Pressure to close the US detention camp in Guantanamo Bay grew today after Northern Ireland Secretary Peter Hain backed its shutdown.
His comments came after a United Nations report - backed by the UN Secretary General Kofi Annan - called for the immediate closure of the controversial site in Cuba.
Mr Hain was believed to be the first Government minister explicitly to demand the closure.
He also said he believed that Prime Minister Tony Blair shared his view.
Mr Hain said on BBC1's Question Time: "I would prefer that it wasn't there. I would prefer it was closed, yes."
Asked if it was Government policy that Guantanamo should be shut down, he replied: "That's what I think."
And challenged on whether Mr Blair agreed with him, he said: "I think so, yes."
The camp was opened in 2002 to hold terror suspects seized during the Afghanistan war and is currently believed to contain around 500 inmates.
Mr Blair told MPs last November that Guantanamo Bay was "an anomaly that sooner or later has to be dealt with".
Mr Hain said that the British Government accepted that useful information had been obtained from detainees at Guantanamo, but had always been uncomfortable with its existence.
"What we've said all along is, we don't agree with that," he said last night. "(The Prime Minister) has said that, as a matter of fact, some of the information that came from there was of importance, but that doesn't mean to say that he thinks the place should have been set up in the first place. There's a distinction there.
"We've made clear our position. We've made it absolutely clear. (Foreign Secretary) Jack Straw's made it clear, so has the Prime Minister."
He added: "We've always said that Guantanamo Bay was something that shouldn't have happened."
Yesterday's UN report, ordered by the body's Commission on Human Rights, called on the US government to refrain from any practice "amounting to torture or cruel, inhuman or degrading treatment" at Guantanamo.
It said all detainees should be brought to trial or released "without further delay" and the facility closed.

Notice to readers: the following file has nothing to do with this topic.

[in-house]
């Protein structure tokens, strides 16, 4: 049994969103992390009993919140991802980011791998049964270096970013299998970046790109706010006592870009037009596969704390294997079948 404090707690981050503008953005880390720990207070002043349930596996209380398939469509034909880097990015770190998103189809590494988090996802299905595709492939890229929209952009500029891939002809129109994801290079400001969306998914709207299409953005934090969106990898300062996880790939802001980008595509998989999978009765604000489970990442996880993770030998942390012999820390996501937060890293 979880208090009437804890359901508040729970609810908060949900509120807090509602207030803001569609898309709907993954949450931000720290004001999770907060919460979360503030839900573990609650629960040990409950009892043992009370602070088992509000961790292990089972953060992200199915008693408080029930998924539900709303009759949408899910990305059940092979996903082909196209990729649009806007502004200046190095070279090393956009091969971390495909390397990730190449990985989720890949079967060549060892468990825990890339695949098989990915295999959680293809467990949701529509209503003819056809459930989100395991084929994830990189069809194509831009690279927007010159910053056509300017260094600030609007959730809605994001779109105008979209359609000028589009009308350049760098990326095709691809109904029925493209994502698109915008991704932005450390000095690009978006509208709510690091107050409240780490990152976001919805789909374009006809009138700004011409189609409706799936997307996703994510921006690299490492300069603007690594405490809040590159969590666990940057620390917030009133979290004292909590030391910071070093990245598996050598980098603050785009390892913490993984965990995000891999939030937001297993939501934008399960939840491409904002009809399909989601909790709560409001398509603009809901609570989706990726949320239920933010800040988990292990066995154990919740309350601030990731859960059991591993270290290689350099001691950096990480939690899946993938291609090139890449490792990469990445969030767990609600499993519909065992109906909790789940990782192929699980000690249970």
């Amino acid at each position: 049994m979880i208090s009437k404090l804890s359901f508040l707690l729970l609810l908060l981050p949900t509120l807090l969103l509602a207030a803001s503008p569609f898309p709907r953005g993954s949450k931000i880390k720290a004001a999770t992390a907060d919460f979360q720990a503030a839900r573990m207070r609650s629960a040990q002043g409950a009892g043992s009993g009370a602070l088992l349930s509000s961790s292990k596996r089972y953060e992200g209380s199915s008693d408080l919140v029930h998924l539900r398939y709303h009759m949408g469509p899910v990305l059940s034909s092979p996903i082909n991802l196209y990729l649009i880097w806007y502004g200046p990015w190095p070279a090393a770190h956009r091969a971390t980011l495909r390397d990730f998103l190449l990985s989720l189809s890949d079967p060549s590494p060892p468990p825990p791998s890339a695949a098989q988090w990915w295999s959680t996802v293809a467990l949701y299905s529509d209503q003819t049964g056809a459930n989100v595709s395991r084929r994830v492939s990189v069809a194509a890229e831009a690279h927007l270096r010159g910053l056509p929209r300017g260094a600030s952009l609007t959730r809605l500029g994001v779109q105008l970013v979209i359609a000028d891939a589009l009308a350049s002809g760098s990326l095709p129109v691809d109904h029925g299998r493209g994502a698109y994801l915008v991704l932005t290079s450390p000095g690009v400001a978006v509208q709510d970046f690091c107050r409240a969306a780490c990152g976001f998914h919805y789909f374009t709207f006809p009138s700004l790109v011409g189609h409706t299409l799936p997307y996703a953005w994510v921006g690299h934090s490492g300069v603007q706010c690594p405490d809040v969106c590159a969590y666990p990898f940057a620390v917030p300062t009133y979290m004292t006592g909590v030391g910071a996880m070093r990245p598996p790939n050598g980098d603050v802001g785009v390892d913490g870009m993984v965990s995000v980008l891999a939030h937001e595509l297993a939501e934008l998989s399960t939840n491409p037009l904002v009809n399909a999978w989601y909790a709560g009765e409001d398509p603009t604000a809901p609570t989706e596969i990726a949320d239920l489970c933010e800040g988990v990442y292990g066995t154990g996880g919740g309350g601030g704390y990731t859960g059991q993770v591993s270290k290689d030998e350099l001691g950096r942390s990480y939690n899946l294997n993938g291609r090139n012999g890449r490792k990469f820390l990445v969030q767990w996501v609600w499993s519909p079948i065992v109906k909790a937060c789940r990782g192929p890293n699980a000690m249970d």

Some aspects of prisoners' treatment, including force-feeding hunger strikers, amounted to torture, it said.
Mr Annan said: "I think sooner or later, there will be a need to close Guantanamo, and I think it will be up to the (US) Government to decide, hopefully, to do it as soon as is possible."
Following the report's publication, the US administration dismissed its findings as "largely without merit".
The five UN investigators who compiled it had refused an invitation to visit Guantanamo Bay, said a spokesman, because the US would not allow them interview detainees.
They relied instead on interviews with former detainees, public documents, media reports, lawyers and a questionnaire filled out by the US Government.
Nine British nationals who had been detained there have now been flown back to the UK and released without charge.
None of the current inmates at Guantanamo are British, but Amnesty International believes that eight have previously been resident in the UK and that some have relatives here.
Yesterday, three long-term UK residents - although not British citizens - were given the go-ahead to seek a High Court order requiring Foreign Secretary Jack Straw to petition for their release from Guantanamo.
A judge in London said allegations of torture being practised at the facility meant the detainees, and their families living in the UK, had an arguable case that the British Government was under an obligation to act on their behalf.
Lawyers for the three men, Bisher al-Rawi, Jamil el-Banna and Omar Deghayes, and their families, were told there was "no guarantee" they would win the case, expected to be heard in full in mid-March.Reuse content